Societies inevitably change over time. A basic conservative value is not that change can be prevented but a healthy skepticism is necesssary in dealing with claims that it will necessarily lead, in totality, to a better future. “Progress” can sometimes simply be a euphemism for exchanging one set of problems with another. Hence, the issue is not whether change itself is or is not desirable but what the role of the state in that process is or ought to be.
The government establishment and the left have long aimed at a top-down approach where state institutions are first “captured” and certain measures involving mostly coercion but occasionally accompanied by tax-payer funded incentives – are adopted which are then passed down the hierarchy and thrust upon the populace to varying degrees – depending on how serious implementation efforts are, how much funding is available, how difficult the problem is, etc. Two pertinent questions would be whether (a) these state sponsored efforts actually lead to or hasten the desired transformation and (b) the loss of individual freedom that state coercion entails and the socio-economic cost of the effort makes it worthwhile. There is generally little evidence to support a positive response to the first question which means that a conservative would likely answer the second with a no. I can cite many social laws in support of this. I quote from an earlier post:
For example, the Child Marriage Restraint Act, 1978 has not had much impact on child marriages, the PNDT Act, 1994 with all its subsequent amendments has not had much success with ending female feticide, kidney rackets continue notwithstanding the Human Organ Transplantation Act, 1994 and commercial sex thrives despite the Immoral Traffic Act, 1956. All of these [laws] impinge on important [individual] concerns – the freedom to marry, reproduce, prolong one’s life, seek sexual gratification, the right to privacy in matters of one’s own health care and reproductive choices, etc… The main result of the threat of legal action has not been to abolish these acts but to drive them and the associated actors underground.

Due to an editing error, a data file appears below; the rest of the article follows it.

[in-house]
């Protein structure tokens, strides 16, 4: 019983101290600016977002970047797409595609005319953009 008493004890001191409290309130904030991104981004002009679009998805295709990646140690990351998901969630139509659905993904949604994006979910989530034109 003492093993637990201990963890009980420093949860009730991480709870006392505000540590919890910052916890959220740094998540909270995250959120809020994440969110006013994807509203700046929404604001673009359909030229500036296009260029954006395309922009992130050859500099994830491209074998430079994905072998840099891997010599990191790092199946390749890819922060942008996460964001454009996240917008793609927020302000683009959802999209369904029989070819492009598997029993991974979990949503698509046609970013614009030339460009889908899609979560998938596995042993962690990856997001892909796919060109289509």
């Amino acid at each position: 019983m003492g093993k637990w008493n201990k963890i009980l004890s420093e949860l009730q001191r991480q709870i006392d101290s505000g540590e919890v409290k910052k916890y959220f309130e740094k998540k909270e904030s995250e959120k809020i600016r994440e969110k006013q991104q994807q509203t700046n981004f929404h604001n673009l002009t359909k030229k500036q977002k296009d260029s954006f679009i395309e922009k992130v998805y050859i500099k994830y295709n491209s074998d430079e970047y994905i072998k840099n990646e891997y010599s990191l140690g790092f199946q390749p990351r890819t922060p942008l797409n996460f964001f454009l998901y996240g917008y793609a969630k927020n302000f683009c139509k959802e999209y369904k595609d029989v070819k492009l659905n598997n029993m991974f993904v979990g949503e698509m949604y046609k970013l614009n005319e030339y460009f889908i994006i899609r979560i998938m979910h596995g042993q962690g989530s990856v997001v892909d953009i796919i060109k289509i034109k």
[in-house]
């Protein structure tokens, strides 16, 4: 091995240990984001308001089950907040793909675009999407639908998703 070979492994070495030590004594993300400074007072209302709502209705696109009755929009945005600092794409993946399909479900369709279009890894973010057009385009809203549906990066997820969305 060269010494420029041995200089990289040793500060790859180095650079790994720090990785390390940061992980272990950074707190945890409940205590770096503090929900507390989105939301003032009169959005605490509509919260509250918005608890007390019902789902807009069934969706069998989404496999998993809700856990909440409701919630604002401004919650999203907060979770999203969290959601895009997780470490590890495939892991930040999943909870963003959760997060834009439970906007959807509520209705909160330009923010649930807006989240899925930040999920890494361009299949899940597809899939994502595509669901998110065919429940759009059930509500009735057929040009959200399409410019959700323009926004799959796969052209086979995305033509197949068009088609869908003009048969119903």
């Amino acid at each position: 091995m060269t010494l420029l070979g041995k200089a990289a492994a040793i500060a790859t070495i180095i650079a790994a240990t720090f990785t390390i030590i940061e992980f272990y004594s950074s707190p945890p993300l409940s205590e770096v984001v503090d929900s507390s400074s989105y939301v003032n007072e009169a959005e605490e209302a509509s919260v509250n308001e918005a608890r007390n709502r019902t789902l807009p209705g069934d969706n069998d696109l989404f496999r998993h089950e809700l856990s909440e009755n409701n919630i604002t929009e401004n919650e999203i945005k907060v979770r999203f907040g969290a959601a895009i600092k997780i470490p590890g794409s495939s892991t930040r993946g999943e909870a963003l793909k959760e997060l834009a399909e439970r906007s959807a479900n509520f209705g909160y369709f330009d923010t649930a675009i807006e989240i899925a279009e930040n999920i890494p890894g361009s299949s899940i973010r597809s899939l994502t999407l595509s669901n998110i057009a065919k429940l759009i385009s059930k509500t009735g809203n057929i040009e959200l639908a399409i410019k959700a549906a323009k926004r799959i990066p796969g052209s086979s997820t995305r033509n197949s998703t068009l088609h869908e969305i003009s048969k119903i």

Given this reality, on balance, how much of a justification exists to keep any of these and other such laws on the books or to come up with similar ones in the future? Amar argues that a legislation cannot be insulated against the possibility of unintended consequences. True enough but all law making involves cost-benefit appraisals and it is difficult to support such legislation howsoever noble the intent. As well all know, it is the very same argument being made with respect to the Jan Lokpal and Communal violence bills too – It cannot be anyone’s case that corruption should not be tackled or that minorities should not be protected against violence. Society has no way of guarding against such abuse nor can the traditionalist ‘improve’ it for it is often directed against him/her and any attempts to change it will invite suspicion of the powers that be together with the charge of attempting to dilute it.
In future posts, I hope to explore ways to fuse multiple strands of thought on the Right on particular issues into a common narrative. Meanwhile, it would help if someone could enlighten me where the “liberal nationalists” stand with respect to the state’s role in social matters.